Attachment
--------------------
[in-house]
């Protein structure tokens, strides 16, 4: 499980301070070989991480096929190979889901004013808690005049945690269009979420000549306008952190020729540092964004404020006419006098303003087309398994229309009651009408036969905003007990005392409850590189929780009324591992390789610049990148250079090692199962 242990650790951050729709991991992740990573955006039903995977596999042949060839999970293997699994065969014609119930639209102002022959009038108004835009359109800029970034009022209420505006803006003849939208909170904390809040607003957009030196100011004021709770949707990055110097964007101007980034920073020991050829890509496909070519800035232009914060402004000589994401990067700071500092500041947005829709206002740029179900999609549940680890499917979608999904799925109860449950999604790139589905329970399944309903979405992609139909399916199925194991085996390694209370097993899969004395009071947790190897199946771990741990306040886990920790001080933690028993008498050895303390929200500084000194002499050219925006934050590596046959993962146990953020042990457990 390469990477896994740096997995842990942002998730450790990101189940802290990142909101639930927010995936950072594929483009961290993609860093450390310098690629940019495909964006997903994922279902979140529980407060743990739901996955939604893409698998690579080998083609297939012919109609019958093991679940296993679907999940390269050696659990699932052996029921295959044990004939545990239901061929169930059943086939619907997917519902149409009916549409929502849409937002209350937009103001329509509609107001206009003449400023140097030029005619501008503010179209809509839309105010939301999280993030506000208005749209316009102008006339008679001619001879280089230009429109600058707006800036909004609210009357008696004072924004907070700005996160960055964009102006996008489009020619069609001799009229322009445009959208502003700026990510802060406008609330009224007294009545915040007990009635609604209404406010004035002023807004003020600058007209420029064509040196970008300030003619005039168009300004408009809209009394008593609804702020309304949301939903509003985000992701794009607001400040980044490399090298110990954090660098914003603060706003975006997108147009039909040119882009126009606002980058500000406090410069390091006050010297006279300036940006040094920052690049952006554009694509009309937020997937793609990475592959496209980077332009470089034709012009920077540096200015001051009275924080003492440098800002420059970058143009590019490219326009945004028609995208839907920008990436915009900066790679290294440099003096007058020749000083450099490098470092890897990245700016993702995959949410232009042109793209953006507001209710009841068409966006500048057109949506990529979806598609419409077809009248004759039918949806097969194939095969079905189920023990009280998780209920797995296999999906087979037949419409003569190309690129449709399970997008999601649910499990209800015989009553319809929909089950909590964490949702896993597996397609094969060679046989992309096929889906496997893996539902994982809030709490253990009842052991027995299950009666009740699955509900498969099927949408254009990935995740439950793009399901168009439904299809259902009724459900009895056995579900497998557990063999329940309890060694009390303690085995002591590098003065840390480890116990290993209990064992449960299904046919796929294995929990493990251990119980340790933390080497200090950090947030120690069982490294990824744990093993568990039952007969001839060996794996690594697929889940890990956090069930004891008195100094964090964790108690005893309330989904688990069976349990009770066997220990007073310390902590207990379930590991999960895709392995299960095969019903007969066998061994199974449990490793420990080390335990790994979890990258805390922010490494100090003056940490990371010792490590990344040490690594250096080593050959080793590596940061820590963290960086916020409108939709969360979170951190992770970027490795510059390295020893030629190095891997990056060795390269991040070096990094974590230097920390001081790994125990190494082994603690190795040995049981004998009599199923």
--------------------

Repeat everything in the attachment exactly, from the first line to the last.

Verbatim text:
[in-house]
């Protein structure tokens, strides 16, 4: 499980301070070989991480096929190979889901004013808690005049945690269009979420000549306008952190020729540092964004404020006419006098303003087309398994229309009651009408036969905003007990005392409850590189929780009324591992390789610049990148250079090692199962 242990650790951050729709991991992740990573955006039903995977596999042949060839999970293997699994065969014609119930639209102002022959009038108004835009359109800029970034009022209420505006803006003849939208909170904390809040607003957009030196100011004021709770949707990055110097964007101007980034920073020991050829890509496909070519800035232009914060402004000589994401990067700071500092500041947005829709206002740029179900999609549940680890499917979608999904799925109860449950999604790139589905329970399944309903979405992609139909399916199925194991085996390694209370097993899969004395009071947790190897199946771990741990306040886990920790001080933690028993008498050895303390929200500084000194002499050219925006934050590596046959993962146990953020042990457990 390469990477896994740096997995842990942002998730450790990101189940802290990142909101639930927010995936950072594929483009961290993609860093450390310098690629940019495909964006997903994922279902979140529980407060743990739901996955939604893409698998690579080998083609297939012919109609019958093991679940296993679907999940390269050696659990699932052996029921295959044990004939545990239901061929169930059943086939619907997917519902149409009916549409929502849409937002209350937009103001329509509609107001206009003449400023140097030029005619501008503010179209809509839309105010939301999280993030506000208005749209316009102008006339008679001619001879280089230009429109600058707006800036909004609210009357008696004072924004907070700005996160960055964009102006996008489009020619069609001799009229322009445009959208502003700026990510802060406008609330009224007294009545915040007990009635609604209404406010004035002023807004003020600058007209420029064509040196970008300030003619005039168009300004408009809209009394008593609804702020309304949301939903509003985000992701794009607001400040980044490399090298110990954090660098914003603060706003975006997108147009039909040119882009126009606002980058500000406090410069390091006050010297006279300036940006040094920052690049952006554009694509009309937020997937793609990475592959496209980077332009470089034709012009920077540096200015001051009275924080003492440098800002420059970058143009590019490219326009945004028609995208839907920008990436915009900066790679290294440099003096007058020749000083450099490098470092890897990245700016993702995959949410232009042109793209953006507001209710009841068409966006500048057109949506990529979806598609419409077809009248004759039918949806097969194939095969079905189920023990009280998780209920797995296999999906087979037949419409003569190309690129449709399970997008999601649910499990209800015989009553319809929909089950909590964490949702896993597996397609094969060679046989992309096929889906496997893996539902994982809030709490253990009842052991027995299950009666009740699955509900498969099927949408254009990935995740439950793009399901168009439904299809259902009724459900009895056995579900497998557990063999329940309890060694009390303690085995002591590098003065840390480890116990290993209990064992449960299904046919796929294995929990493990251990119980340790933390080497200090950090947030120690069982490294990824744990093993568990039952007969001839060996794996690594697929889940890990956090069930004891008195100094964090964790108690005893309330989904688990069976349990009770066997220990007073310390902590207990379930590991999960895709392995299960095969019903007969066998061994199974449990490793420990080390335990790994979890990258805390922010490494100090003056940490990371010792490590990344040490690594250096080593050959080793590596940061820590963290960086916020409108939709969360979170951190992770970027490795510059390295020893030629190095891997990056060795390269991040070096990094974590230097920390001081790994125990190494082994603690190795040995049981004998009599199923």